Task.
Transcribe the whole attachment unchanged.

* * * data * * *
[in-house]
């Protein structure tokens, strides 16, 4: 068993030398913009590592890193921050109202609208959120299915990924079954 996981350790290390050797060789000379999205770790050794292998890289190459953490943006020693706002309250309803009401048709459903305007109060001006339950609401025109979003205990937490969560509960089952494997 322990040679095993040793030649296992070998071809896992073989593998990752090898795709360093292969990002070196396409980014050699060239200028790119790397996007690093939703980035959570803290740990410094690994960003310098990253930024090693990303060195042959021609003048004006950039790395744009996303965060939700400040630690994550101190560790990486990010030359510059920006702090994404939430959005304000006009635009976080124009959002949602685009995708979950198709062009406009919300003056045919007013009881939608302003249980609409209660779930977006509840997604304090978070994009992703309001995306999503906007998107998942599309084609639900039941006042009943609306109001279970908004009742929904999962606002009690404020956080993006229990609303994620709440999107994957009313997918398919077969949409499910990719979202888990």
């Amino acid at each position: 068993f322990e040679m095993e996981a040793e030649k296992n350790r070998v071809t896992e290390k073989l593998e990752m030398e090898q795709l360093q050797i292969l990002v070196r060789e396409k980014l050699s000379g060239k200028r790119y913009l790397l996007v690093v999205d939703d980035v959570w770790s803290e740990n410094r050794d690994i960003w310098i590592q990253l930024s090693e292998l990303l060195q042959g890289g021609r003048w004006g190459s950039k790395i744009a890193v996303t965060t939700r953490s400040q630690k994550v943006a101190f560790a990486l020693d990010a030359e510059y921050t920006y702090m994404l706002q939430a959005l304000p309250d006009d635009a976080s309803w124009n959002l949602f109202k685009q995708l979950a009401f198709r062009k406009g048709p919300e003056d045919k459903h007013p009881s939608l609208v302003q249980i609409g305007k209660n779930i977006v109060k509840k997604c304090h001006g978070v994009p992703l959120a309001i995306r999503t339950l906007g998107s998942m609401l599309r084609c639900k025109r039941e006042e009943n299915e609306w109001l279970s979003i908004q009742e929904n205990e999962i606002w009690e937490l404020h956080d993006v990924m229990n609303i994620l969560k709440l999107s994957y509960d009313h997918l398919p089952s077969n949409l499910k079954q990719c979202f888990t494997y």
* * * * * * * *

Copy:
[in-house]
């Protein structure tokens, strides 16, 4: 068993030398913009590592890193921050109202609208959120299915990924079954 996981350790290390050797060789000379999205770790050794292998890289190459953490943006020693706002309250309803009401048709459903305007109060001006339950609401025109979003205990937490969560509960089952494997 322990040679095993040793030649296992070998071809896992073989593998990752090898795709360093292969990002070196396409980014050699060239200028790119790397996007690093939703980035959570803290740990410094690994960003310098990253930024090693990303060195042959021609003048004006950039790395744009996303965060939700400040630690994550101190560790990486990010030359510059920006702090994404939430959005304000006009635009976080124009959002949602685009995708979950198709062009406009919300003056045919007013009881939608302003249980609409209660779930977006509840997604304090978070994009992703309001995306999503906007998107998942599309084609639900039941006042009943609306109001279970908004009742929904999962606002009690404020956080993006229990609303994620709440999107994957009313997918398919077969949409499910990719979202888990």
């Amino acid at each position: 068993f322990e040679m095993e996981a040793e030649k296992n350790r070998v071809t896992e290390k073989l593998e990752m030398e090898q795709l360093q050797i292969l990002v070196r060789e396409k980014l050699s000379g060239k200028r790119y913009l790397l996007v690093v999205d939703d980035v959570w770790s803290e740990n410094r050794d690994i960003w310098i590592q990253l930024s090693e292998l990303l060195q042959g890289g021609r003048w004006g190459s950039k790395i744009a890193v996303t965060t939700r953490s400040q630690k994550v943006a101190f560790a990486l020693d990010a030359e510059y921050t920006y702090m994404l706002q939430a959005l304000p309250d006009d635009a976080s309803w124009n959002l949602f109202k685009q995708l979950a009401f198709r062009k406009g048709p919300e003056d045919k459903h007013p009881s939608l609208v302003q249980i609409g305007k209660n779930i977006v109060k509840k997604c304090h001006g978070v994009p992703l959120a309001i995306r999503t339950l906007g998107s998942m609401l599309r084609c639900k025109r039941e006042e009943n299915e609306w109001l279970s979003i908004q009742e929904n205990e999962i606002w009690e937490l404020h956080d993006v990924m229990n609303i994620l969560k709440l999107s994957y509960d009313h997918l398919p089952s077969n949409l499910k079954q990719c979202f888990t494997y």